Making Work Possible for More People Using Assistive Technologies

Reprint from Marlin

With the national unemployment rate below 4.0%, businesses across the country are becoming more diverse and accommodating to a wider array of employees.

More older employees are remaining on the job to stay active and engaged as they bolster retirement savings. In addition, many disabled individuals seek employment opportunities and welcome efforts by employers to make the workplace accessible and inclusive. According to the U.S. Department of Labor, the labor force participation rate for people with disabilities is 20.9%.[1]  Physical impairments tend to increase with age, so the proportion of older workers with disabilities is increasing as well.[2]

Assistive technologies help physically impaired workers perform job tasks they otherwise might not be able to do. Several kinds of assistive technologies are in use, including voice recognition software, ergonomic keyboards, screen magnifiers and microphone headsets.[3]

Innovative companies are creating new forms of assistive technologies to help disabled workers adapt and perform their duties effectively. Emerging technologies include:

·                                 Low-cost smart phone apps help visually impaired workers identify colors and distinguish currency denominations. [4]

·                                 Small cameras mounted on eyeglasses convert visual information into spoken language and convey it to the wearer through a small built-in speaker. The technology also stores facial images to help users quickly identify individuals.[5]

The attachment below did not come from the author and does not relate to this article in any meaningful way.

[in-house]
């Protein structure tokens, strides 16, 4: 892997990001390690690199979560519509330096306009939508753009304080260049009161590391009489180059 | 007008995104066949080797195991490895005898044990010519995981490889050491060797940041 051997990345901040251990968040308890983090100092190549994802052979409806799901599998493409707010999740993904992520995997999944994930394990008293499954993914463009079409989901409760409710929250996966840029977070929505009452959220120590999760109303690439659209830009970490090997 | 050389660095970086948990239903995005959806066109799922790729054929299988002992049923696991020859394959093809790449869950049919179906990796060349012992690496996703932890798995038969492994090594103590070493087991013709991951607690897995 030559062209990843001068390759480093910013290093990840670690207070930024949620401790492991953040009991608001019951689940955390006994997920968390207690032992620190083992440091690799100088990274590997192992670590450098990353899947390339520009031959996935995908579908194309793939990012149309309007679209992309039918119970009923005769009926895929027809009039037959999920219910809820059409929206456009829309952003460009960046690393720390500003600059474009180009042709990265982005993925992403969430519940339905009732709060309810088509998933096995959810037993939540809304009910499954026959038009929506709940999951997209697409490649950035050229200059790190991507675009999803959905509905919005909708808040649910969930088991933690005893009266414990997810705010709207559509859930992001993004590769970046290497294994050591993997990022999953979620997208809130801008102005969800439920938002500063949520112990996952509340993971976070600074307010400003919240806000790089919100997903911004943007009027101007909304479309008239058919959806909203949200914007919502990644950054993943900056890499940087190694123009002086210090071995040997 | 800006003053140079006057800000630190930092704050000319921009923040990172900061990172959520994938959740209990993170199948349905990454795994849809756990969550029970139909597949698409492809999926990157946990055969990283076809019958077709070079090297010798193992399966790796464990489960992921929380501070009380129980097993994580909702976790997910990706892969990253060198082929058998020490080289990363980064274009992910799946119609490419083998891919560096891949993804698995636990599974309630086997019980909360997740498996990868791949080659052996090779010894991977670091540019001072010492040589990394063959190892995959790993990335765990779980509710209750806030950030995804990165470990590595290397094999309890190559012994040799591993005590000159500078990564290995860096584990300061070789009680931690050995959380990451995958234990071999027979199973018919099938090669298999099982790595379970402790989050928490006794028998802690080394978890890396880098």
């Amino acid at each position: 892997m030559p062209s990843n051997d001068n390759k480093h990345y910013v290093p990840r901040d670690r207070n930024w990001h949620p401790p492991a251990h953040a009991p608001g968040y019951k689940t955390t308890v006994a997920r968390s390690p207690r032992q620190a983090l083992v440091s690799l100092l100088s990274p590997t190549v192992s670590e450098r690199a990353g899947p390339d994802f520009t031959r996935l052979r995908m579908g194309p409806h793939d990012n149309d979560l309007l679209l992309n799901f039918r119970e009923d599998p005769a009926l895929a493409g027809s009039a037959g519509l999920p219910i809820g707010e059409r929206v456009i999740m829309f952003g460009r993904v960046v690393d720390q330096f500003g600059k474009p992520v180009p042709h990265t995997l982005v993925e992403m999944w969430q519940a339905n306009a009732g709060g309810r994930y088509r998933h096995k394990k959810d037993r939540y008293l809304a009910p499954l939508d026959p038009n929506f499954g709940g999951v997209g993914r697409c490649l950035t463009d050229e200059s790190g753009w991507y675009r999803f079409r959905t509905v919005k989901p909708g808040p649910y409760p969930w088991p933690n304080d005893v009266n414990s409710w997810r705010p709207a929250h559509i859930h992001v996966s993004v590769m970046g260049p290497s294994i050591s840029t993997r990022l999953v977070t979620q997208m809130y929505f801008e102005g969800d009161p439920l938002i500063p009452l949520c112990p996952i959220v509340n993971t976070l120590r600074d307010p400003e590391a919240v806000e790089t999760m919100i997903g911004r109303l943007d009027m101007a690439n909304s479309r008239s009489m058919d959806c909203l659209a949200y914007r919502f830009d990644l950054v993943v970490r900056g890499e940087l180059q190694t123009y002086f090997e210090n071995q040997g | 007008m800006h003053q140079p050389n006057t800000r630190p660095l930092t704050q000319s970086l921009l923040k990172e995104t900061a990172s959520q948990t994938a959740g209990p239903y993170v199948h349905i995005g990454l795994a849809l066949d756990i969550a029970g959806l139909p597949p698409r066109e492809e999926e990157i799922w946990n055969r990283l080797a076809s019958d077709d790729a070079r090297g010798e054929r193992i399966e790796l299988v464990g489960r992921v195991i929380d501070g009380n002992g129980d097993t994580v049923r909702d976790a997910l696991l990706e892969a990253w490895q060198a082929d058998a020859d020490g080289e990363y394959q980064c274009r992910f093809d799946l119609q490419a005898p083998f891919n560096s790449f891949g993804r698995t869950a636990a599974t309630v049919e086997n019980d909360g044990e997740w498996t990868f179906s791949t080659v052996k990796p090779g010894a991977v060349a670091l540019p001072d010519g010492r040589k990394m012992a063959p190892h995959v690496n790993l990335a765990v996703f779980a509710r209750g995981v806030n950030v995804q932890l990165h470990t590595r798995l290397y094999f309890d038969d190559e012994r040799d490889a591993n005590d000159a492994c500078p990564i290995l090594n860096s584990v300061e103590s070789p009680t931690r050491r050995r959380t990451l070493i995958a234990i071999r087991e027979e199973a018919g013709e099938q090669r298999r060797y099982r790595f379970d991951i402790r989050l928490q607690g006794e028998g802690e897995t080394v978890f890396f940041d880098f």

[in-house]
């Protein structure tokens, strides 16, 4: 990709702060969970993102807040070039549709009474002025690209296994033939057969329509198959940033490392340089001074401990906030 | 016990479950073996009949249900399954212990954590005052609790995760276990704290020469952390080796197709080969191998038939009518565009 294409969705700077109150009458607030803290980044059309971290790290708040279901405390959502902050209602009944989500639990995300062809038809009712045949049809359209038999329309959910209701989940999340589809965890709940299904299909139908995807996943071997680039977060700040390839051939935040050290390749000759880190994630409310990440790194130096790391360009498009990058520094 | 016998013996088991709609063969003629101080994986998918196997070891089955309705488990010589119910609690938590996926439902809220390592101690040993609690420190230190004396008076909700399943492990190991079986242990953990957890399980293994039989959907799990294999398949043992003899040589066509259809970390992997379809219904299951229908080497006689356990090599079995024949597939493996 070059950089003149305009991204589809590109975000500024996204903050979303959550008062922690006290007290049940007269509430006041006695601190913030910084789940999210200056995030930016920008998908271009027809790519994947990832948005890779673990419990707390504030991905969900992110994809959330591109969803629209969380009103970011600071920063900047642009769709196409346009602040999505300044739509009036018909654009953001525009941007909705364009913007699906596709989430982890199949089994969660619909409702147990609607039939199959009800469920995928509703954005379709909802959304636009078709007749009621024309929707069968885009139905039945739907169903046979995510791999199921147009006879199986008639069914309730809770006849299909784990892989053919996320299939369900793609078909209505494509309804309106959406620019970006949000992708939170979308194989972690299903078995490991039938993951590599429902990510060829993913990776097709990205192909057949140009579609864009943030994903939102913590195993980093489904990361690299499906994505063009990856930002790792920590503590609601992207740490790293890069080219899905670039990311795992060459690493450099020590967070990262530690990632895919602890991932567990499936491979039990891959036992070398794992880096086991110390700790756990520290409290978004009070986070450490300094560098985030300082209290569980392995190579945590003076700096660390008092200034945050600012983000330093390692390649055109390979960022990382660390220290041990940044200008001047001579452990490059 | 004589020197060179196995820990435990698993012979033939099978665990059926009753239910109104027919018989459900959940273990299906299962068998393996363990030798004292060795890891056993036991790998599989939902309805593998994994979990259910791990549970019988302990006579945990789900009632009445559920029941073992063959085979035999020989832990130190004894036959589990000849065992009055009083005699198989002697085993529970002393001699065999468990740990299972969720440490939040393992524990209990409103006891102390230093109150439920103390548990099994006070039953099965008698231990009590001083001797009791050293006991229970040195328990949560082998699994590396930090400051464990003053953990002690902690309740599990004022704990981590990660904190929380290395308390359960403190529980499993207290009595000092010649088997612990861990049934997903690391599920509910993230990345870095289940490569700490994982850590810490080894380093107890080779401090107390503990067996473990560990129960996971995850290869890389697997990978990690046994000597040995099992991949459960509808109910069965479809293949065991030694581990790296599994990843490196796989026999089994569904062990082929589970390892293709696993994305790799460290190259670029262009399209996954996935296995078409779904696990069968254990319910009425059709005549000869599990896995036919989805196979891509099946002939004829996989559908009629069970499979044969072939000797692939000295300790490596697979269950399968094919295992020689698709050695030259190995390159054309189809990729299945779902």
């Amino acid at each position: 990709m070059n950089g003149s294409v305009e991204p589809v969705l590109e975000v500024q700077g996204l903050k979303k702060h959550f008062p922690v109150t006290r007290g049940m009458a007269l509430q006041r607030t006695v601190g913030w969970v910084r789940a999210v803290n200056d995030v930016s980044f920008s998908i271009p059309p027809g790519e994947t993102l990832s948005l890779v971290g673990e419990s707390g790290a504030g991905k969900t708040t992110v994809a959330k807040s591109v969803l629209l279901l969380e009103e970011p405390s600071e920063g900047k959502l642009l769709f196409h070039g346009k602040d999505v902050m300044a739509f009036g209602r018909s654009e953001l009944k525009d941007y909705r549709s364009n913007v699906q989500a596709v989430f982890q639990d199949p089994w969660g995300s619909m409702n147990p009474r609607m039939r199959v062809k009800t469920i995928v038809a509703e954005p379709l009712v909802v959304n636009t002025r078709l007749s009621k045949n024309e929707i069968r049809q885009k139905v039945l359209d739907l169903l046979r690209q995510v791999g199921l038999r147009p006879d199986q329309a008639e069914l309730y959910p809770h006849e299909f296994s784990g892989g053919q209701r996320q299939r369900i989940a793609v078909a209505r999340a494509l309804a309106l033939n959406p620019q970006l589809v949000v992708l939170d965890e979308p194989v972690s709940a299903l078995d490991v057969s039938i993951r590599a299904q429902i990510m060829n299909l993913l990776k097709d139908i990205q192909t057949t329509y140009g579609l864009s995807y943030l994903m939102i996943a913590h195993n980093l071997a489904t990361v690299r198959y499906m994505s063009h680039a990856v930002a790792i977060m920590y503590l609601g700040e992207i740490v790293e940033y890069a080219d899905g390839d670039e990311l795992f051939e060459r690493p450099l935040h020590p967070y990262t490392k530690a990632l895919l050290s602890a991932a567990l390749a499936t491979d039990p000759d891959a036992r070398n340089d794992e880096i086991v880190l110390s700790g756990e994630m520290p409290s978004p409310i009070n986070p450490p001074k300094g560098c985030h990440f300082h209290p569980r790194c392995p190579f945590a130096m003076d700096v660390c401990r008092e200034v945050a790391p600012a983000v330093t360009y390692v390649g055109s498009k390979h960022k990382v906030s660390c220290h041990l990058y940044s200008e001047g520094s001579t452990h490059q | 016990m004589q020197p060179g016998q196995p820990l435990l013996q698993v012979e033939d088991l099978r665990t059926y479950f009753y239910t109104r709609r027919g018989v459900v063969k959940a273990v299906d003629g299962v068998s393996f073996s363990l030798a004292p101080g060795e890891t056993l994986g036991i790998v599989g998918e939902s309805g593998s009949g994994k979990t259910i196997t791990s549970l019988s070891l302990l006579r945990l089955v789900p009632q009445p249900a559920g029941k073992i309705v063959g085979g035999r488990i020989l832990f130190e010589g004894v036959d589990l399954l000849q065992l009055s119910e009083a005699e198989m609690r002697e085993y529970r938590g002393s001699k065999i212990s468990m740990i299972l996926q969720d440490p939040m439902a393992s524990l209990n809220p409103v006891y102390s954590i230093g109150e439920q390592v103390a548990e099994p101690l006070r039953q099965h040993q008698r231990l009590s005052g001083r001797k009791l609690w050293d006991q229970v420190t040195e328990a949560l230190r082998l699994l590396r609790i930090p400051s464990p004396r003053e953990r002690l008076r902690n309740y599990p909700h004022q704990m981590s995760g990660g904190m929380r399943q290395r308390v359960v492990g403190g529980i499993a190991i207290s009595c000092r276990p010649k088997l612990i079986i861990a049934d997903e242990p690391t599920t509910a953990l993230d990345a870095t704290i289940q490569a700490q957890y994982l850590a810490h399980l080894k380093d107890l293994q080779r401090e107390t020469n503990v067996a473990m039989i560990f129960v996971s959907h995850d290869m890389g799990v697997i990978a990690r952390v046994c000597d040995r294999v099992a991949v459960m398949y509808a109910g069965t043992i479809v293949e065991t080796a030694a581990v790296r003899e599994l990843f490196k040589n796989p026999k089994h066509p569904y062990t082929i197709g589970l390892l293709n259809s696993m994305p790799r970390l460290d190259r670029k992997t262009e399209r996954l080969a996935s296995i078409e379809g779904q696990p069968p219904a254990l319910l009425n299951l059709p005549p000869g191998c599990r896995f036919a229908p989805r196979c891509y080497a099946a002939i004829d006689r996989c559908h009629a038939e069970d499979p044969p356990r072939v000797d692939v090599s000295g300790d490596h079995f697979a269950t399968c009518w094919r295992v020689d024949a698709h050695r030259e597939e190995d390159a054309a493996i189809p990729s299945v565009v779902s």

·                                 Visually impaired workers can access a remote personal assistant service such as Aira to navigate city streets, transit systems, and home and office environments, and perform certain tasks. The service is accessible through smart glasses equipped with a microphone and camera.[6]

·                                 Technology companies are testing self-driving wheelchairs in airports and hospitals.[7] Smartphone apps are used to summon the wheelchairs and designate destinations. Researchers envision workers using them to link to scooters and other transportation modes in a comprehensive autonomous mobility system.[8]

[1] Statistics cited on the website of the U.S. Department of Labor, Office of Disability Employment Policy (ODEP), Jan. 23, 2018. Available at:

[2] “Persons with a Disability: Labor Force Characteristics Summary,” economic news release issued by the U.S. Bureau of Labor Statistics, June 21, 2017. Available at:

[3] “Using Assistive Technology in the Workplace,” by Sadie Hagberg, guest blogger from AbleData, Social Security Administration Ticket to Work website, Aug, 21, 2017. Available at:

[4] “New Assistive Technologies Aid Employees with Disabilities,” by Dave Zielinski, Society for Human Resource Management blog, Dec. 20, 2016. Available at:

[5] “New Assistive Technologies Aid Employees with Disabilities,” by Dave Zielinski, Society for Human Resource Management blog, Dec. 20, 2016. Available at:

[6] “Three Life-Changing Technologies at the 2017 Assistive Technology Conference,” by Amanda Davis, , The Institute blog, Institute of Electrical and Electronic Engineers (IEEE), March 10, 2017. Available at:

[7] “Self-Driving Wheelchairs Debut in Hospitals and Airports,” by Megan Scudellari, Spectrum blog, Institute of Electrical and Electronic Engineers (IEEE), Aug. 17, 2017. Available at:

[8] “Driverless-vehicle options now include scooters,” by Larry Hardesty, MIT News, Nov. 7, 2016. Available at:

This news is provided as a service to you by Marlin Business Services Corp., a nationwide leader in commercial lending solutions for the U.S. small business sector. Marlin’s equipment financing and loan programs are available directly and through third-party vendor programs, including manufacturers, distributors, independent dealers and brokers, to deliver financing and working capital that help build your success.

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